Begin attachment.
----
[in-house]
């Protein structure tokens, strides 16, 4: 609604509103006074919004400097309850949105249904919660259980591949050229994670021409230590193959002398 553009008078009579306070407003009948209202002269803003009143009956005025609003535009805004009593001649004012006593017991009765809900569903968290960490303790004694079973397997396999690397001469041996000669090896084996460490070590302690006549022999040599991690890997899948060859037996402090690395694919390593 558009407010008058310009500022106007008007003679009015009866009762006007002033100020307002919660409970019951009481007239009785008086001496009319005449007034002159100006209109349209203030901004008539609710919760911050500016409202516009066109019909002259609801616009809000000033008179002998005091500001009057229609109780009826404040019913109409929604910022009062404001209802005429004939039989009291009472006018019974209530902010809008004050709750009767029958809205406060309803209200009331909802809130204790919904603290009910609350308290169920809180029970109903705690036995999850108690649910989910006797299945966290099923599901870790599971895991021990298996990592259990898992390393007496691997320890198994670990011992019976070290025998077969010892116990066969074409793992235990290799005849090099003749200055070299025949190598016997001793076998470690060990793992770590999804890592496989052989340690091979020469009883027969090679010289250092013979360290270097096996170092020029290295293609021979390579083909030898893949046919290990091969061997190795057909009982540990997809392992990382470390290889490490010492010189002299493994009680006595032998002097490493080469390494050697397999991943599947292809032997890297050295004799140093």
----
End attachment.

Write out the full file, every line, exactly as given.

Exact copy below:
[in-house]
């Protein structure tokens, strides 16, 4: 609604509103006074919004400097309850949105249904919660259980591949050229994670021409230590193959002398 553009008078009579306070407003009948209202002269803003009143009956005025609003535009805004009593001649004012006593017991009765809900569903968290960490303790004694079973397997396999690397001469041996000669090896084996460490070590302690006549022999040599991690890997899948060859037996402090690395694919390593 558009407010008058310009500022106007008007003679009015009866009762006007002033100020307002919660409970019951009481007239009785008086001496009319005449007034002159100006209109349209203030901004008539609710919760911050500016409202516009066109019909002259609801616009809000000033008179002998005091500001009057229609109780009826404040019913109409929604910022009062404001209802005429004939039989009291009472006018019974209530902010809008004050709750009767029958809205406060309803209200009331909802809130204790919904603290009910609350308290169920809180029970109903705690036995999850108690649910989910006797299945966290099923599901870790599971895991021990298996990592259990898992390393007496691997320890198994670990011992019976070290025998077969010892116990066969074409793992235990290799005849090099003749200055070299025949190598016997001793076998470690060990793992770590999804890592496989052989340690091979020469009883027969090679010289250092013979360290270097096996170092020029290295293609021979390579083909030898893949046919290990091969061997190795057909009982540990997809392992990382470390290889490490010492010189002299493994009680006595032998002097490493080469390494050697397999991943599947292809032997890297050295004799140093």